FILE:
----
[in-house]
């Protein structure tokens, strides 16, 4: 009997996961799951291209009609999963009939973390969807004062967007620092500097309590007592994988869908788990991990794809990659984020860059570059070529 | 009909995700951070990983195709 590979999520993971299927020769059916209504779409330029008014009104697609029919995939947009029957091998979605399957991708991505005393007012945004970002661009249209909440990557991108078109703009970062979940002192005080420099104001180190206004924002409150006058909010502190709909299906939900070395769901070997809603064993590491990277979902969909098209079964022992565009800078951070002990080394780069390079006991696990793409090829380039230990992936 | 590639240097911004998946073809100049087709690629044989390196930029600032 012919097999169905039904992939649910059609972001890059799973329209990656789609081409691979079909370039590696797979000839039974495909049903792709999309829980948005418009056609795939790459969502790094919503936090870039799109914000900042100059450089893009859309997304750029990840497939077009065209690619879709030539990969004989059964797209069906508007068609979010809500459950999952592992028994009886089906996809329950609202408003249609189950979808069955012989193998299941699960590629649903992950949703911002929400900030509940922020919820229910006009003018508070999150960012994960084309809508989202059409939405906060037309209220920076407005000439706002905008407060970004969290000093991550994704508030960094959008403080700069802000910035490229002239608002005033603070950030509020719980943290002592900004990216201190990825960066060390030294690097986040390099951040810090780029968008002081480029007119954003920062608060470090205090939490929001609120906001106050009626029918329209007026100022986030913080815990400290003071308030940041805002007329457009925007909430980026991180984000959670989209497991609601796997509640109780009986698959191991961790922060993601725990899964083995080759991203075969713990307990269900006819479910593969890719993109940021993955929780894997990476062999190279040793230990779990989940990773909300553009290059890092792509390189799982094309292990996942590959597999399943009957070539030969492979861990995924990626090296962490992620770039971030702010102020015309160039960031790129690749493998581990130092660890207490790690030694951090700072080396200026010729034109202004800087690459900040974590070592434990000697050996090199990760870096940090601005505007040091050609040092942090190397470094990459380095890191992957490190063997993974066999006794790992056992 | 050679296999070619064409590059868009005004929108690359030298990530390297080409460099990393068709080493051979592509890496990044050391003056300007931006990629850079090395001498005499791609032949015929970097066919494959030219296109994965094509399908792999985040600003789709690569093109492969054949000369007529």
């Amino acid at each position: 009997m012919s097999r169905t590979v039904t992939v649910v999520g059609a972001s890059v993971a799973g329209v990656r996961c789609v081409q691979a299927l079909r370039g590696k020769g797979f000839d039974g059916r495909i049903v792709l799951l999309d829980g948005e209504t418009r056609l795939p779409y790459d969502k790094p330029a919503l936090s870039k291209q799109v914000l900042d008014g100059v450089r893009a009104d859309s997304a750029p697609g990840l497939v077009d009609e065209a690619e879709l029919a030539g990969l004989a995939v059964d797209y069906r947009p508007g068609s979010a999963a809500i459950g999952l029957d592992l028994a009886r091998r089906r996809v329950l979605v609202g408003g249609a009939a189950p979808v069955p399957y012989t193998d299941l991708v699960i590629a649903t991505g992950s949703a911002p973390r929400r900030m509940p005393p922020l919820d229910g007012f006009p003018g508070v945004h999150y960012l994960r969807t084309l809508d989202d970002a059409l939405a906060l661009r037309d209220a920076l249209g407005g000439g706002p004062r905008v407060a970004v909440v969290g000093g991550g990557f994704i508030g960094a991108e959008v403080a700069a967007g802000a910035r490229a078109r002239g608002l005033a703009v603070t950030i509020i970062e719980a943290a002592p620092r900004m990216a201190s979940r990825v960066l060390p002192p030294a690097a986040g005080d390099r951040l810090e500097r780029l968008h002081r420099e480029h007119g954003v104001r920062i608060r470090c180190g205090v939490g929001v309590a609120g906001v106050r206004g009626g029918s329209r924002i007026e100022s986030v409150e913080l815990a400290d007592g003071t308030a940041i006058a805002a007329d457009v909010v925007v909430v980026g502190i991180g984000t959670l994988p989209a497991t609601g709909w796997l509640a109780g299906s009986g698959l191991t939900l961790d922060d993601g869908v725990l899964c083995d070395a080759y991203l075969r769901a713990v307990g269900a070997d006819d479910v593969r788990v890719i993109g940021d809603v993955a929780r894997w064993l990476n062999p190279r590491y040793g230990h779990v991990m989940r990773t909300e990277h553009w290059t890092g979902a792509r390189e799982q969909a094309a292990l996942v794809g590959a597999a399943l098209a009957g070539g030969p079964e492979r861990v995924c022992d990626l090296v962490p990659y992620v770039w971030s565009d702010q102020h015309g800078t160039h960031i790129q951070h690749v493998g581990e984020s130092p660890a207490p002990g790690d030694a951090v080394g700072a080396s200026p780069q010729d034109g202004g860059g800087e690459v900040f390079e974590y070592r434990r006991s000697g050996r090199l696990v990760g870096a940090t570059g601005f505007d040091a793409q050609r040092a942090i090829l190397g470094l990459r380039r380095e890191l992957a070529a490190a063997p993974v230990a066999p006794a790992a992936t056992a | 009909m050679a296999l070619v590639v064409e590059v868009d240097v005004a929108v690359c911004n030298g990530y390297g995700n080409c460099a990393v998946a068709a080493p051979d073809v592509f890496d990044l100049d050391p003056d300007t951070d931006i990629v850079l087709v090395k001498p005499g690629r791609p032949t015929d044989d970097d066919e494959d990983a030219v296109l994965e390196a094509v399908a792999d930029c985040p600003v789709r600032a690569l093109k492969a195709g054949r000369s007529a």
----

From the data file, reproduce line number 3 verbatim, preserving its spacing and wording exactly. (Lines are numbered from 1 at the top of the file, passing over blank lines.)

């Amino acid at each position: 009997m012919s097999r169905t590979v039904t992939v649910v999520g059609a972001s890059v993971a799973g329209v990656r996961c789609v081409q691979a299927l079909r370039g590696k020769g797979f000839d039974g059916r495909i049903v792709l799951l999309d829980g948005e209504t418009r056609l795939p779409y790459d969502k790094p330029a919503l936090s870039k291209q799109v914000l900042d008014g100059v450089r893009a009104d859309s997304a750029p697609g990840l497939v077009d009609e065209a690619e879709l029919a030539g990969l004989a995939v059964d797209y069906r947009p508007g068609s979010a999963a809500i459950g999952l029957d592992l028994a009886r091998r089906r996809v329950l979605v609202g408003g249609a009939a189950p979808v069955p399957y012989t193998d299941l991708v699960i590629a649903t991505g992950s949703a911002p973390r929400r900030m509940p005393p922020l919820d229910g007012f006009p003018g508070v945004h999150y960012l994960r969807t084309l809508d989202d970002a059409l939405a906060l661009r037309d209220a920076l249209g407005g000439g706002p004062r905008v407060a970004v909440v969290g000093g991550g990557f994704i508030g960094a991108e959008v403080a700069a967007g802000a910035r490229a078109r002239g608002l005033a703009v603070t950030i509020i970062e719980a943290a002592p620092r900004m990216a201190s979940r990825v960066l060390p002192p030294a690097a986040g005080d390099r951040l810090e500097r780029l968008h002081r420099e480029h007119g954003v104001r920062i608060r470090c180190g205090v939490g929001v309590a609120g906001v106050r206004g009626g029918s329209r924002i007026e100022s986030v409150e913080l815990a400290d007592g003071t308030a940041i006058a805002a007329d457009v909010v925007v909430v980026g502190i991180g984000t959670l994988p989209a497991t609601g709909w796997l509640a109780g299906s009986g698959l191991t939900l961790d922060d993601g869908v725990l899964c083995d070395a080759y991203l075969r769901a713990v307990g269900a070997d006819d479910v593969r788990v890719i993109g940021d809603v993955a929780r894997w064993l990476n062999p190279r590491y040793g230990h779990v991990m989940r990773t909300e990277h553009w290059t890092g979902a792509r390189e799982q969909a094309a292990l996942v794809g590959a597999a399943l098209a009957g070539g030969p079964e492979r861990v995924c022992d990626l090296v962490p990659y992620v770039w971030s565009d702010q102020h015309g800078t160039h960031i790129q951070h690749v493998g581990e984020s130092p660890a207490p002990g790690d030694a951090v080394g700072a080396s200026p780069q010729d034109g202004g860059g800087e690459v900040f390079e974590y070592r434990r006991s000697g050996r090199l696990v990760g870096a940090t570059g601005f505007d040091a793409q050609r040092a942090i090829l190397g470094l990459r380039r380095e890191l992957a070529a490190a063997p993974v230990a066999p006794a790992a992936t056992a | 009909m050679a296999l070619v590639v064409e590059v868009d240097v005004a929108v690359c911004n030298g990530y390297g995700n080409c460099a990393v998946a068709a080493p051979d073809v592509f890496d990044l100049d050391p003056d300007t951070d931006i990629v850079l087709v090395k001498p005499g690629r791609p032949t015929d044989d970097d066919e494959d990983a030219v296109l994965e390196a094509v399908a792999d930029c985040p600003v789709r600032a690569l093109k492969a195709g054949r000369s007529a």